If we just take consumer confidence is one example, at the 2013 federal election, consumer confidence was recorded by Westpac at 110.6. It is now 102.4, and it plummeted into the low 90s after the 2014 budget. So we do have a confidence problem in the Australian economy. It is made worse by the Treasurer, in this place, comparing us to the economy of Greece and all kinds of other damaging rhetoric, which is having a real impact. As the Treasurer of this nation, what you say matters. When he gets up and says that the Australian economy is like the Greek economy, people in the business community listen, and when they hear that, it damages confidence. It damages investor confidence and it damages consumer confidence in our economy.
That means that we have higher unemployment than is ideal. It is a stunning fact that the unemployment rate today, under this government, is higher than at any point under the previous government, and remember that the previous government dealt with a global financial crisis. The sharpest synchronised downturn in the global economy since the Great Depression happened under Labor's watch. The unemployment rate then was lower than it is today. Having diminished confidence in the economy, having done all they could to trash confidence around our community, the least that the Liberal Party could do is to vote for their own small business bills so that we can get things in train to get that legislation in place and pass them the instant asset write-off and the lower company tax rate. But, again, the political strategy of those opposite trumped what the economy needs and, specifically, what the small businesses of this country need.
On this side of the House we want an economy that is powered by aspiration and powered by enterprise. We want people who take risks to be rewarded for those risks. We want people to take a chance. We want people to aspire to employ more Australians. Certainly, in my community, as I said, we can do with all the new jobs created, so what we need to do is support sensible measures like these. Whether they were drafted initially by the Labor Party or not, we need to get together as a parliament and pass them.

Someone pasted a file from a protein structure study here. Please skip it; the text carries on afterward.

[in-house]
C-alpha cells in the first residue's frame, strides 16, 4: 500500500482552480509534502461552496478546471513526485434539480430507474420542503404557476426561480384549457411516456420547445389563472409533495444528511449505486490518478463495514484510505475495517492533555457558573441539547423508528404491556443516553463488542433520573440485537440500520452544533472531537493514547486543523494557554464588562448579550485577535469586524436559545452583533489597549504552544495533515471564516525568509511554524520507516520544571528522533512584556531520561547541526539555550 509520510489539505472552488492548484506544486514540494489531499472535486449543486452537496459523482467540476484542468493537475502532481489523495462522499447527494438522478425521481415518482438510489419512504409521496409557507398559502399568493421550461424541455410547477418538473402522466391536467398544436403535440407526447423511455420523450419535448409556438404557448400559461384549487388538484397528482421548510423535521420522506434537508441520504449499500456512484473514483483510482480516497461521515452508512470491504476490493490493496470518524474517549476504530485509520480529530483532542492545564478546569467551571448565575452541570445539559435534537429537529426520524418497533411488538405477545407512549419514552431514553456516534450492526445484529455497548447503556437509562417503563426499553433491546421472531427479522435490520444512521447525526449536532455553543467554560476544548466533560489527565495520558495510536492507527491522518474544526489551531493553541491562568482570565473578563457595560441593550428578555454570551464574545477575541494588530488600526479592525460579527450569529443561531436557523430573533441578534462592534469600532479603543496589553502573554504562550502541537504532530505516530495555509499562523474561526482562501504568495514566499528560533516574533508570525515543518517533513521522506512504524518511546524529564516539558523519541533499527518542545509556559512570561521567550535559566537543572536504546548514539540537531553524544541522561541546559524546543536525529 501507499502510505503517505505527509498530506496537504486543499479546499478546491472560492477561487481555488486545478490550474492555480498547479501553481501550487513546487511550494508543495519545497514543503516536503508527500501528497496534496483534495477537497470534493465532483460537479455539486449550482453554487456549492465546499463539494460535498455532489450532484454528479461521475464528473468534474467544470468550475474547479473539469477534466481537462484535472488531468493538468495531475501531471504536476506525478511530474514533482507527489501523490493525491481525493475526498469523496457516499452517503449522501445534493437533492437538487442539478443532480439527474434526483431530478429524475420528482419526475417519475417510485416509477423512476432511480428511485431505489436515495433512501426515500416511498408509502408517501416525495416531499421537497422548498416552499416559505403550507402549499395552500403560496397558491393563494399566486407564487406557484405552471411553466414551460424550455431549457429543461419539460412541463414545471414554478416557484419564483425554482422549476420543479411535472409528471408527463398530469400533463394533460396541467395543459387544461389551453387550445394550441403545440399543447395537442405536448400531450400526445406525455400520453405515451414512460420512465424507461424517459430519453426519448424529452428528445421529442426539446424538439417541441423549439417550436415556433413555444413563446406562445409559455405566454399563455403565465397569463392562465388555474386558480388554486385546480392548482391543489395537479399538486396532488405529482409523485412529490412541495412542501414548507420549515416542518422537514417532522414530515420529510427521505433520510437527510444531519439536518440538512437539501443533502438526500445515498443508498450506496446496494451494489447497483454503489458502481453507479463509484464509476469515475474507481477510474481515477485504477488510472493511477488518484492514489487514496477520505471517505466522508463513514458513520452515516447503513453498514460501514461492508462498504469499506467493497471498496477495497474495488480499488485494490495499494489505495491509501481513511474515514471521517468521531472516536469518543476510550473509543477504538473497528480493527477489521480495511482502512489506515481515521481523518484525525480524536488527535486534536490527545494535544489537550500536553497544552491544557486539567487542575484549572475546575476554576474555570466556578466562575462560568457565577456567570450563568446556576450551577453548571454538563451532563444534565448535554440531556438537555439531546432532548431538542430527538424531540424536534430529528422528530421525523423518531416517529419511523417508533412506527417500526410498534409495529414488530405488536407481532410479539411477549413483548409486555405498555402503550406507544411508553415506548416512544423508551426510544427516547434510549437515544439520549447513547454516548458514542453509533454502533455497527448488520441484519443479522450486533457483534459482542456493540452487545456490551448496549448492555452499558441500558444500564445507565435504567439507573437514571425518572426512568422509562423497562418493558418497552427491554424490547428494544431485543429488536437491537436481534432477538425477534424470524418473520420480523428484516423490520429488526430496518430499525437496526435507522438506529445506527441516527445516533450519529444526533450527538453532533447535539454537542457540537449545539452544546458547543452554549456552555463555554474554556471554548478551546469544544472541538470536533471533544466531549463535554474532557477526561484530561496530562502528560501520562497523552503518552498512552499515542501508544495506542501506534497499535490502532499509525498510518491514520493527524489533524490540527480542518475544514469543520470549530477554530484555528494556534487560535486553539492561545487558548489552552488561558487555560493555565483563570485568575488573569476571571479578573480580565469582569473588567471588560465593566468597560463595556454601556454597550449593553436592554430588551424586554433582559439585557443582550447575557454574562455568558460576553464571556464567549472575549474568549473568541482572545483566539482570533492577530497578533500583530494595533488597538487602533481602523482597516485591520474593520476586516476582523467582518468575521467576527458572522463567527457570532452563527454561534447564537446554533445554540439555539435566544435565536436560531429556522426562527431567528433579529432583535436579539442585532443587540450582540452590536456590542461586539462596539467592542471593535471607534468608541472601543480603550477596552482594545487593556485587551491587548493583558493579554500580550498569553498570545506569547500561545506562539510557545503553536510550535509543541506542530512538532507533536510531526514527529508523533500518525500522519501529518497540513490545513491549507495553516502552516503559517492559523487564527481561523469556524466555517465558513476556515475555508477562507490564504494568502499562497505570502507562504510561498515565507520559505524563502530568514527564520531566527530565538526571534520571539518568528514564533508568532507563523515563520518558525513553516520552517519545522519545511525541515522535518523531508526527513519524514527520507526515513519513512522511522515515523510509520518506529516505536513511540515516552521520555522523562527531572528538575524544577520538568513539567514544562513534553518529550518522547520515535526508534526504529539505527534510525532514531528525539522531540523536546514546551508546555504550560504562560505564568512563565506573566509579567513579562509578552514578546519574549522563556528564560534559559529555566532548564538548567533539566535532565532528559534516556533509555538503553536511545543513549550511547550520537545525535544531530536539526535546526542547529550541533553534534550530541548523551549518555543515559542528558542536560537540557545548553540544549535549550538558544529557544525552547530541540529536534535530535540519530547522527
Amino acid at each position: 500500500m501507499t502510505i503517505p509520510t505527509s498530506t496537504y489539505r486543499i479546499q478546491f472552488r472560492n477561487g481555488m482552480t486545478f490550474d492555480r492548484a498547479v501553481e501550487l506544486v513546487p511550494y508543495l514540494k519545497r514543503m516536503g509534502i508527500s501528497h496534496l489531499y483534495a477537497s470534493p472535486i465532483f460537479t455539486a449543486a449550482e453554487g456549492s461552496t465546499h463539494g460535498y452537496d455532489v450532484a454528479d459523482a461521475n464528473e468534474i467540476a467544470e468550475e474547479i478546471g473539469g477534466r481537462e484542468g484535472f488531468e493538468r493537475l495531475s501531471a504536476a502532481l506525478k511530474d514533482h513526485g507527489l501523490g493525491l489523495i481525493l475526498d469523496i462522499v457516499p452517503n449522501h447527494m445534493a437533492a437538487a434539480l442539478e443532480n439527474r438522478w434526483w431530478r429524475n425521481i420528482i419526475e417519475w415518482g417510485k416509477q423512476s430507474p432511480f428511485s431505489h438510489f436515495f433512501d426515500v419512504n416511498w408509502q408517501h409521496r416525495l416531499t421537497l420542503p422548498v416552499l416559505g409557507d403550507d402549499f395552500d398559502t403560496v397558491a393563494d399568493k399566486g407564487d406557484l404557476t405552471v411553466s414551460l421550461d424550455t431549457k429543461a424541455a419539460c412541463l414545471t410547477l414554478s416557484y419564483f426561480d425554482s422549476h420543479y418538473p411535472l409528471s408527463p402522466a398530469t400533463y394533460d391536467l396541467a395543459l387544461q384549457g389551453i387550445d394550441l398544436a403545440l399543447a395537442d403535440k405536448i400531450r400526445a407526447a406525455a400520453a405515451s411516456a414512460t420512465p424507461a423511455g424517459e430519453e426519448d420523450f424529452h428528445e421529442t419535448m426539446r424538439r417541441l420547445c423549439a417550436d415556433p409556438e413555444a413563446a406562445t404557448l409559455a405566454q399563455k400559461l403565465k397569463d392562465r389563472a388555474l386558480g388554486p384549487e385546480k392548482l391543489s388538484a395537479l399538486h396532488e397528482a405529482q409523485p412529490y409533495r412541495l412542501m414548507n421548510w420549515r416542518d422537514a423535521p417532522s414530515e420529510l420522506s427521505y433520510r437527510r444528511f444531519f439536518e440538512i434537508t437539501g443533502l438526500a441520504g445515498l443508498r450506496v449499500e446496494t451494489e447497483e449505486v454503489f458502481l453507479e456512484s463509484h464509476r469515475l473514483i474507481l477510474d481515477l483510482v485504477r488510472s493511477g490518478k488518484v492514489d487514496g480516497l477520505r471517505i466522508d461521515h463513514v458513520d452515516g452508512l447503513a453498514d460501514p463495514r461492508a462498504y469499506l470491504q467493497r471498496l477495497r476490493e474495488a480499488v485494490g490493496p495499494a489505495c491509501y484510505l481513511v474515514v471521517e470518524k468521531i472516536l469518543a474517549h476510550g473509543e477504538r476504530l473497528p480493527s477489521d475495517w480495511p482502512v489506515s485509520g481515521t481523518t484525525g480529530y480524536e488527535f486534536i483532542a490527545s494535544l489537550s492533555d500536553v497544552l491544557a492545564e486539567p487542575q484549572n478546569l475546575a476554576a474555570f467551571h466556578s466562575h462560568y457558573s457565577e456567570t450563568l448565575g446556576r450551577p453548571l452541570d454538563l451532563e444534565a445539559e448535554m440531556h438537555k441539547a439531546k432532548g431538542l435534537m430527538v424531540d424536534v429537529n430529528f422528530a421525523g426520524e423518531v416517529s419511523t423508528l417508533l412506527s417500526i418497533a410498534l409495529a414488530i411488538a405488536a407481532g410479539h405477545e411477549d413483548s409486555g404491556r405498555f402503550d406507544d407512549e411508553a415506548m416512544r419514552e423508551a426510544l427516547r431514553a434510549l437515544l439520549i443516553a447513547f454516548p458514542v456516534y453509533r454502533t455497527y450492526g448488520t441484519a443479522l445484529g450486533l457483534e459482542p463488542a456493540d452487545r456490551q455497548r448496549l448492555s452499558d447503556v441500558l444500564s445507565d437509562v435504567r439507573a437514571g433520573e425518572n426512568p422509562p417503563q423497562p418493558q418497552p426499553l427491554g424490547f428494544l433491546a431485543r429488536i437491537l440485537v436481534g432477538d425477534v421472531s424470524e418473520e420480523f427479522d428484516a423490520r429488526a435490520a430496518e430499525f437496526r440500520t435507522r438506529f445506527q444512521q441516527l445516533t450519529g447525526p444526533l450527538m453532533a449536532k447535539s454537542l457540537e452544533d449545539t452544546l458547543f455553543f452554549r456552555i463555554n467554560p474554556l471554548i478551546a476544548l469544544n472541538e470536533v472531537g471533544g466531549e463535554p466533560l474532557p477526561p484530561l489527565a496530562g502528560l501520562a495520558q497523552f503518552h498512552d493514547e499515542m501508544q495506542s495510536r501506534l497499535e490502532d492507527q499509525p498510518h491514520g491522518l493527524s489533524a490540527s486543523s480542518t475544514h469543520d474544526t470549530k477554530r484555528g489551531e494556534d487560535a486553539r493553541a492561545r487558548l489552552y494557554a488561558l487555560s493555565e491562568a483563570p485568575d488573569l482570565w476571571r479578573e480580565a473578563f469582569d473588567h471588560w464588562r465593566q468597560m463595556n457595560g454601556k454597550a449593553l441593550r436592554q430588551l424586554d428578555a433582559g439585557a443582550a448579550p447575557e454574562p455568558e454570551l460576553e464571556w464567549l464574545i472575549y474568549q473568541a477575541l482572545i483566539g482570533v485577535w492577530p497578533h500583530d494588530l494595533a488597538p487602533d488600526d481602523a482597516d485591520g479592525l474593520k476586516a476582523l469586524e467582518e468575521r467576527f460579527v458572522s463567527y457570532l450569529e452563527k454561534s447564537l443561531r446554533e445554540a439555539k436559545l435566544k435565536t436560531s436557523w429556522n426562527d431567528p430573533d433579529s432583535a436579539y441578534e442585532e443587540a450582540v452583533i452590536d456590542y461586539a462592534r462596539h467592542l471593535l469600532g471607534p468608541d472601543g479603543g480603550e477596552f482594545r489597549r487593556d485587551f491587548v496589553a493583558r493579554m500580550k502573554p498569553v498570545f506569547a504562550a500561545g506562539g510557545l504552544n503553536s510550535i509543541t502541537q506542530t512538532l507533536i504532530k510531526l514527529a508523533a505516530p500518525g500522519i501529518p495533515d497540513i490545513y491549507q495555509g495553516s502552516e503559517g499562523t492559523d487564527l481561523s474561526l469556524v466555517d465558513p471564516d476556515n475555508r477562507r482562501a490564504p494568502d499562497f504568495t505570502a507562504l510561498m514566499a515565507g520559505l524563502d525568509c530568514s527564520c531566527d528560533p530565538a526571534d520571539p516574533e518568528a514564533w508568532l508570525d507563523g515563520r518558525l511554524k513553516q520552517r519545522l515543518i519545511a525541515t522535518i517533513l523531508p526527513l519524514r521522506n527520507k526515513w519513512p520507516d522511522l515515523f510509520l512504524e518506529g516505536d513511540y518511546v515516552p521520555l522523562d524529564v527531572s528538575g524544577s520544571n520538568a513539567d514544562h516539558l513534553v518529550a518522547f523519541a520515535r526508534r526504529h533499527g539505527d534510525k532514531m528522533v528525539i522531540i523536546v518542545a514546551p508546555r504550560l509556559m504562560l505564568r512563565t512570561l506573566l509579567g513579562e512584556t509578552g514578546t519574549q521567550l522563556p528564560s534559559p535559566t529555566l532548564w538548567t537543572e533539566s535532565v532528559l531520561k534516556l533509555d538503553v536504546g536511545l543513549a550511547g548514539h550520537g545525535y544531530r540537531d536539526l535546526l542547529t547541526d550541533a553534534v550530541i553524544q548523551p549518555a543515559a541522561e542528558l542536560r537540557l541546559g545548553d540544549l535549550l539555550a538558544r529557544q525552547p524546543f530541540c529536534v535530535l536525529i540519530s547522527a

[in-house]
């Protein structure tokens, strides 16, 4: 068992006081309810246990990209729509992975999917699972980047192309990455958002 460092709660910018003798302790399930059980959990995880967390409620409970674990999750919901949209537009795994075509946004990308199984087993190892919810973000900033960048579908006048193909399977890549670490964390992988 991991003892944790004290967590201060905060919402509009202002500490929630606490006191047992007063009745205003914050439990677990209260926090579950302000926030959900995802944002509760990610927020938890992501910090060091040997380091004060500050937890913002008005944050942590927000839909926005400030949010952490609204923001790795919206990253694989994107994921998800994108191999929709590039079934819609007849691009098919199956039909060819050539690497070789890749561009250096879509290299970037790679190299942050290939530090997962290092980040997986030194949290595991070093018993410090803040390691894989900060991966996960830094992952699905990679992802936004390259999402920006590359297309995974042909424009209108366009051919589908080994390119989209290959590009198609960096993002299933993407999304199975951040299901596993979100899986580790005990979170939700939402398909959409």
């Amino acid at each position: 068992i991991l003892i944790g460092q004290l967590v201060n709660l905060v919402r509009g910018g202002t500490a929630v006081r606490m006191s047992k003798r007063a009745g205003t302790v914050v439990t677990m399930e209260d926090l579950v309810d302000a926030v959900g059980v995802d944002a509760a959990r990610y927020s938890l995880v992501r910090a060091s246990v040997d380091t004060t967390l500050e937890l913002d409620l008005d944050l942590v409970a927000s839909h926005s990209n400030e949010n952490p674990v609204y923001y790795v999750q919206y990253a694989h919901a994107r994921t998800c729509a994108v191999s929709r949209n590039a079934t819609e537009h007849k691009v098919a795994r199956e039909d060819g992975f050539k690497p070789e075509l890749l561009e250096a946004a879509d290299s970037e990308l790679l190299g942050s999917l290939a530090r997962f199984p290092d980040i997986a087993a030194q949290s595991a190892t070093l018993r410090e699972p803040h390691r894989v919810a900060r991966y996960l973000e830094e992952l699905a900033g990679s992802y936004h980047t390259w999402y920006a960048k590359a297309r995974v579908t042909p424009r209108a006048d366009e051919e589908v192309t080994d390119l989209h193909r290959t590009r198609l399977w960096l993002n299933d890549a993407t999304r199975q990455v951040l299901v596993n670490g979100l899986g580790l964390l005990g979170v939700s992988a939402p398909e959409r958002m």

We had an opportunity to do that this morning, and those opposite missed it. It should be a source of acute embarrassment for those opposite. They could not even vote for their own small business measures this morning, because they were so desperate for division and disunity in this place. If they were fair dinkum about small business they would have voted for their own small business legislation. That they did not speaks volumes about that political approach. It speaks volumes about the character and the strategy of the Prime Minister, the Treasurer and the small business minister that when they were given that opportunity they could not take it.
This is a government that always elevates the cheap political hit over the long-term benefits of the Australian economy not just in small business but right across the board. The way that the Prime Minister has shamefully attacked our idea to teach coding in primary schools is another example. His instinct always is to attack, to diminish and to divide the country. So his immediate reaction to our sensible policy to teach kids the language of the 21st century is to diminish it and to bag it, even though, right across the country, the parents and the teachers of Australia know that it is something that is needed, and there are so many more examples of the way that they go about rubbishing any idea that does not come from a Liberal Party focus group.
This is a divisive budget. This is a divisive strategy from a divisive government. It was proved again this morning by those opposite. Every small business in every community should know that when given the opportunity to vote in the interests of small business, the Liberal Party of Australia left them high and dry.